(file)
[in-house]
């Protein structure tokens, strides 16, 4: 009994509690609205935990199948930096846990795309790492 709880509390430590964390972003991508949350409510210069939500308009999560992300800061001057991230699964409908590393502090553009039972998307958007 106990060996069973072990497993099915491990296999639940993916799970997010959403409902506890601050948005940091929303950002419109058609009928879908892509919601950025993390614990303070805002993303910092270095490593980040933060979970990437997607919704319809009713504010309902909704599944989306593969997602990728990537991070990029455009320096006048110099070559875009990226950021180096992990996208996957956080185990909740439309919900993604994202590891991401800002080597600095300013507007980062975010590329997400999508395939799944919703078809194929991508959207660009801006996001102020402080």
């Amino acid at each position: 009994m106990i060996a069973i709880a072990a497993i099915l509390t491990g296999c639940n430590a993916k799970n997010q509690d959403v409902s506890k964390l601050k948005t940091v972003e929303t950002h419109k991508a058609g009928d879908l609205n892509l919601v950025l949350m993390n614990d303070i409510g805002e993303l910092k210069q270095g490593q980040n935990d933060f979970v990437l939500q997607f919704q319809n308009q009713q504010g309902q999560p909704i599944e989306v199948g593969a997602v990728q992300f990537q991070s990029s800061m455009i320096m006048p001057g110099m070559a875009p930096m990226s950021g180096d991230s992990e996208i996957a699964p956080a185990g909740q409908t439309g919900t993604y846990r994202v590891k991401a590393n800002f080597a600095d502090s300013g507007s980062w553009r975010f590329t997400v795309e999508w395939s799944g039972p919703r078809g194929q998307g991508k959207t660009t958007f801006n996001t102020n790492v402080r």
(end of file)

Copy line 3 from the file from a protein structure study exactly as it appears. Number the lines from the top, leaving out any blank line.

């Amino acid at each position: 009994m106990i060996a069973i709880a072990a497993i099915l509390t491990g296999c639940n430590a993916k799970n997010q509690d959403v409902s506890k964390l601050k948005t940091v972003e929303t950002h419109k991508a058609g009928d879908l609205n892509l919601v950025l949350m993390n614990d303070i409510g805002e993303l910092k210069q270095g490593q980040n935990d933060f979970v990437l939500q997607f919704q319809n308009q009713q504010g309902q999560p909704i599944e989306v199948g593969a997602v990728q992300f990537q991070s990029s800061m455009i320096m006048p001057g110099m070559a875009p930096m990226s950021g180096d991230s992990e996208i996957a699964p956080a185990g909740q409908t439309g919900t993604y846990r994202v590891k991401a590393n800002f080597a600095d502090s300013g507007s980062w553009r975010f590329t997400v795309e999508w395939s799944g039972p919703r078809g194929q998307g991508k959207t660009t958007f801006n996001t102020n790492v402080r």